FIG. 1 is a pictorial representation of a hammer mill utilizing the present invention with a portion of a housing of the hammer mill being cut away for illustration purposes.
FIG. 2 is a pictorial side elevation of a hammer mill utilizing the present invention with a portion of the housing being cut away for illustration purposes, and illustrating the raising of a hood of the housing for access to a rotor contained therein.
FIG. 3 is a pictorial side elevation view of a hammer mill utilizing dual feeder rollers.
FIG. 4 is a perspective view of a rotor having capped discs thereon prior to installation.
FIG. 5 is a front elevation view of FIG. 4 with a portion being sectioned along section lines 5--5 of FIG. 6.
FIG. 6 is a sectional view of FIG. 5 along section lines 6--6.
FIG. 7 is a partial sectional view of a disc and caps of a rotor in operation illustrating an alternative method of connection of the caps.
FIG. 8 is a side elevation view of an alternative cap.
FIG. 9 is a partial pictorial and sectional view illustrating an alternative cap and disc.
FIG. 10 is an exploded perspective view of a single disc as installed with a cap exploded therefrom.
FIG. 11 is a plan view of an alternative capped disc with an alternative cap exploded therefrom.
FIG. 12 is a partial sectional view of the alternative capped disc as shown in FIG. 12.
Referring now to FIG. 1 of the drawings in combination with FIG. 2, a hammer mill is shown represented generally by reference numeral 10. The hammer mill 10 has a feed ramp 12 through which materials to be shredded, such as automobile body 14, are fed into the hammer mill 10. Feed rollers 16 and 18 feed the automobile body 14 into the hammer mill 10 through opening 20.
The hammer mill 10, which has a rotor 22 located therein turning at a high rate of speed from a drive connection to a motor (not shown), is enclosed by housing 24. The housing 24 has a hood 26 which covers the upper portion of the rotor 22. The rotor 22 has a plurality of discs 28 mounted on a shaft 30 that is turned by the power source (not shown). Located intermittently between the discs 28 are hammers 32, which hammers 32 are free to rotate as well as the rotation of the rotor 22.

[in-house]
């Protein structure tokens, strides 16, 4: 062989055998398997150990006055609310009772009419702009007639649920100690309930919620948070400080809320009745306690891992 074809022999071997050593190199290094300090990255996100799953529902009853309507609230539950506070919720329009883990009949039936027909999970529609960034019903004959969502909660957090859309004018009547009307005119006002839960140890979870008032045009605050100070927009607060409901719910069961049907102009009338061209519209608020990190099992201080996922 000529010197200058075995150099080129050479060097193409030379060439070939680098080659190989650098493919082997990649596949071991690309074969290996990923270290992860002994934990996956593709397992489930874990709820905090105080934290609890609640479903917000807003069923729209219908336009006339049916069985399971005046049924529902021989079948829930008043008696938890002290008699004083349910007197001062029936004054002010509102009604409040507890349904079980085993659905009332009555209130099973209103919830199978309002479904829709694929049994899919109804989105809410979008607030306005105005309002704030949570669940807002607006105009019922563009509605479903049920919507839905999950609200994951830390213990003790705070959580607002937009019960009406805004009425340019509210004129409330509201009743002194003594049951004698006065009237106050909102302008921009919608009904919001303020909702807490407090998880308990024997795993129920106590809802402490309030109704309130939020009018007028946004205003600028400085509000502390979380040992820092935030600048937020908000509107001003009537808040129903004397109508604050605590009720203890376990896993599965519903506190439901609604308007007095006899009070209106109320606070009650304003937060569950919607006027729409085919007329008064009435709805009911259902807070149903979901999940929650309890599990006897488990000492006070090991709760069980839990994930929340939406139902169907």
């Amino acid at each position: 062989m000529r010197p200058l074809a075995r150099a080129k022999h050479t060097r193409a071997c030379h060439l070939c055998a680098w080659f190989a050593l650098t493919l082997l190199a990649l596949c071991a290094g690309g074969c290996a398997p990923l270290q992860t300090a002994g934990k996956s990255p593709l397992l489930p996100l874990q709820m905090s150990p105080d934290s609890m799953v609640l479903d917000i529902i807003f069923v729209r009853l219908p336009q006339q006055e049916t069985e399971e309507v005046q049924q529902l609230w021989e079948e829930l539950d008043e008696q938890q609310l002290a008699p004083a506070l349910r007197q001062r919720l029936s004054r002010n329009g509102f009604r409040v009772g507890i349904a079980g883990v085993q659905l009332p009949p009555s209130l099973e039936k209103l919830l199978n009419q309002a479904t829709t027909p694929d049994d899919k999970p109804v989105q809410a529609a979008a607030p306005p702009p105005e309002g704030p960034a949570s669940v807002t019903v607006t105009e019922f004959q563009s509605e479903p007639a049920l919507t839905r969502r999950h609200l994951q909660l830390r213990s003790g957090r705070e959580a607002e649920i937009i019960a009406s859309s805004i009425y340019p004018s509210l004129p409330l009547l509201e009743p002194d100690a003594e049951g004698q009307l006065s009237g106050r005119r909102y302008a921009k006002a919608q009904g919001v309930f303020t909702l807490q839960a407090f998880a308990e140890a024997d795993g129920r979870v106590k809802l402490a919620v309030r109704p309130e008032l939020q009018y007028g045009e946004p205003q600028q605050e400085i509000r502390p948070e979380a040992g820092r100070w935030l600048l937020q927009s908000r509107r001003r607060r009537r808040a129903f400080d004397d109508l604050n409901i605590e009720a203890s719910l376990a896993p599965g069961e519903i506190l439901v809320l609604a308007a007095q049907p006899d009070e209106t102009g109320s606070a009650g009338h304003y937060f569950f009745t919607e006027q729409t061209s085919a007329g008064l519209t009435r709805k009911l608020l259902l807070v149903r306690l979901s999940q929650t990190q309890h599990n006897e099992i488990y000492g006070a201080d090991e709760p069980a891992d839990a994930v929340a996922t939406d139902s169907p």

As the rotor 22 rotates and scrap metal, such as automobile body 14, are fed into the hammer mill 10, the hammers 32 impact against the automobile body 14. Between the hammers 32 and anvil surface 34, the automobile body 14 is shredded into small pieces. The shredded material is discharged from the rotor area through either lower grate 36 or upper grate 38. The lower grate 36 has a finer mesh than the upper grate 38. However, the impacting of the hammers 32 against the material being shredded will knock some of the material upward through upper grate 38, which shredded material is reflected off of walls 40 and 42 of the hood 26 and falls downward behind dividing wall 44. The material which has been shredded that either falls through lower grate 36, or is knocked through upper grate 38 and falls behind dividing wall 44 lands on a conveyor 46. Conveyor 46 moves the shredded material to the right as shown in FIG. 1 and dumps the material on another conveyor 48. A suction hood 50, which is connected to a vacuum source (not shown), draws the lightweight particles (such as plastics, foam, dirt, etc.) up through conduit 52 as the shredded material is dumped from conveyor 46 on the conveyor 48. Conveyor 48 takes the heavier shredded particles away for further processing.
In the event that some portions of the material to be shredded are broken off in large chunks that are difficult or impossible to be discharged through lower grate 36 or upper grate 38, gate 54 contained on gate pin 56 may be opened (as shown in FIG. 1) to discharge the larger objects therethrough. The operating mechanism for the gate 54 may be of any conventional means, such as a hydraulic cylinder 58 as shown on FIG. 2.